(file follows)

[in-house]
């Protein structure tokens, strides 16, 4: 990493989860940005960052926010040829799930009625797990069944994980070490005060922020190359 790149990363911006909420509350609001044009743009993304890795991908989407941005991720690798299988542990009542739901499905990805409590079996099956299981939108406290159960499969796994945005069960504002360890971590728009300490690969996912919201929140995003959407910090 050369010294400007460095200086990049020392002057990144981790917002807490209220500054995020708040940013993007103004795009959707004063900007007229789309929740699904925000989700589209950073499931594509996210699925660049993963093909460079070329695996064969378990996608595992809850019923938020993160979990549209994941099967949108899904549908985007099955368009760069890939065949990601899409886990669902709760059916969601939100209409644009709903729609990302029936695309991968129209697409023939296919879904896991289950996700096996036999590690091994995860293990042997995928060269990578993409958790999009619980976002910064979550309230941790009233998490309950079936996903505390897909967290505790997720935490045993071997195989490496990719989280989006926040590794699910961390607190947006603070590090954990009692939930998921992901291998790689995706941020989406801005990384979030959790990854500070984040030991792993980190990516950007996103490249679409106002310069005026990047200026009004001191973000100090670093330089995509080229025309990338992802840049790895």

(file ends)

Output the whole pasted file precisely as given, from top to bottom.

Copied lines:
[in-house]
């Protein structure tokens, strides 16, 4: 990493989860940005960052926010040829799930009625797990069944994980070490005060922020190359 790149990363911006909420509350609001044009743009993304890795991908989407941005991720690798299988542990009542739901499905990805409590079996099956299981939108406290159960499969796994945005069960504002360890971590728009300490690969996912919201929140995003959407910090 050369010294400007460095200086990049020392002057990144981790917002807490209220500054995020708040940013993007103004795009959707004063900007007229789309929740699904925000989700589209950073499931594509996210699925660049993963093909460079070329695996064969378990996608595992809850019923938020993160979990549209994941099967949108899904549908985007099955368009760069890939065949990601899409886990669902709760059916969601939100209409644009709903729609990302029936695309991968129209697409023939296919879904896991289950996700096996036999590690091994995860293990042997995928060269990578993409958790999009619980976002910064979550309230941790009233998490309950079936996903505390897909967290505790997720935490045993071997195989490496990719989280989006926040590794699910961390607190947006603070590090954990009692939930998921992901291998790689995706941020989406801005990384979030959790990854500070984040030991792993980190990516950007996103490249679409106002310069005026990047200026009004001191973000100090670093330089995509080229025309990338992802840049790895």